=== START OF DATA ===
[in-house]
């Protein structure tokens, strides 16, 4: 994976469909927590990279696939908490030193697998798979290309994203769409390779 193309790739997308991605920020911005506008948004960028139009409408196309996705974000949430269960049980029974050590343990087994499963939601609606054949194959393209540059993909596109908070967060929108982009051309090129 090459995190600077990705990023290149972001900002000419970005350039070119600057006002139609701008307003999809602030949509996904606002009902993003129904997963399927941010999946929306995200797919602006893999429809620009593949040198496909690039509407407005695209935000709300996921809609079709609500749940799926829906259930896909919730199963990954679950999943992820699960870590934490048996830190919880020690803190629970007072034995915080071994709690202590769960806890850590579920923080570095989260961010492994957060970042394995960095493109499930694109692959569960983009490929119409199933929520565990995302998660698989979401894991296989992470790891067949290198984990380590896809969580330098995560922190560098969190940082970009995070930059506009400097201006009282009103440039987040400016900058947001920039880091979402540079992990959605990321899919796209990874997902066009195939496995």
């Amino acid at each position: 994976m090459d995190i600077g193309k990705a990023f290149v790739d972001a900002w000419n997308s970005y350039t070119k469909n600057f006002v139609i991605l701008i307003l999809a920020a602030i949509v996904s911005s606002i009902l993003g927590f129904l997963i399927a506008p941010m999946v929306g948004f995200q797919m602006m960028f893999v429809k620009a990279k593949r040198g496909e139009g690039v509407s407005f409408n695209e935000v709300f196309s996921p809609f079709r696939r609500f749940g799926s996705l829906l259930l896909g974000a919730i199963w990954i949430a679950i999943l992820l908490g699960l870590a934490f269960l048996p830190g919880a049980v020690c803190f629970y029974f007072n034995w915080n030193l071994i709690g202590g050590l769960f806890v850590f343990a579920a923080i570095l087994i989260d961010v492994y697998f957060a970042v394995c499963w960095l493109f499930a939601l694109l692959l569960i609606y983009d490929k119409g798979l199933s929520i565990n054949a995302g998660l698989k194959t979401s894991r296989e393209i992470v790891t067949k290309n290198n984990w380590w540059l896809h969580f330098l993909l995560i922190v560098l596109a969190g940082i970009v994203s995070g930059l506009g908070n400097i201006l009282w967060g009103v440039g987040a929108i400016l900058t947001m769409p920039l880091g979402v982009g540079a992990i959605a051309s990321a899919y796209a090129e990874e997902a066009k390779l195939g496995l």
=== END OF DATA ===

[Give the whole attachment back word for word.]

[in-house]
């Protein structure tokens, strides 16, 4: 994976469909927590990279696939908490030193697998798979290309994203769409390779 193309790739997308991605920020911005506008948004960028139009409408196309996705974000949430269960049980029974050590343990087994499963939601609606054949194959393209540059993909596109908070967060929108982009051309090129 090459995190600077990705990023290149972001900002000419970005350039070119600057006002139609701008307003999809602030949509996904606002009902993003129904997963399927941010999946929306995200797919602006893999429809620009593949040198496909690039509407407005695209935000709300996921809609079709609500749940799926829906259930896909919730199963990954679950999943992820699960870590934490048996830190919880020690803190629970007072034995915080071994709690202590769960806890850590579920923080570095989260961010492994957060970042394995960095493109499930694109692959569960983009490929119409199933929520565990995302998660698989979401894991296989992470790891067949290198984990380590896809969580330098995560922190560098969190940082970009995070930059506009400097201006009282009103440039987040400016900058947001920039880091979402540079992990959605990321899919796209990874997902066009195939496995």
């Amino acid at each position: 994976m090459d995190i600077g193309k990705a990023f290149v790739d972001a900002w000419n997308s970005y350039t070119k469909n600057f006002v139609i991605l701008i307003l999809a920020a602030i949509v996904s911005s606002i009902l993003g927590f129904l997963i399927a506008p941010m999946v929306g948004f995200q797919m602006m960028f893999v429809k620009a990279k593949r040198g496909e139009g690039v509407s407005f409408n695209e935000v709300f196309s996921p809609f079709r696939r609500f749940g799926s996705l829906l259930l896909g974000a919730i199963w990954i949430a679950i999943l992820l908490g699960l870590a934490f269960l048996p830190g919880a049980v020690c803190f629970y029974f007072n034995w915080n030193l071994i709690g202590g050590l769960f806890v850590f343990a579920a923080i570095l087994i989260d961010v492994y697998f957060a970042v394995c499963w960095l493109f499930a939601l694109l692959l569960i609606y983009d490929k119409g798979l199933s929520i565990n054949a995302g998660l698989k194959t979401s894991r296989e393209i992470v790891t067949k290309n290198n984990w380590w540059l896809h969580f330098l993909l995560i922190v560098l596109a969190g940082i970009v994203s995070g930059l506009g908070n400097i201006l009282w967060g009103v440039g987040a929108i400016l900058t947001m769409p920039l880091g979402v982009g540079a992990i959605a051309s990321a899919y796209a090129e990874e997902a066009k390779l195939g496995l």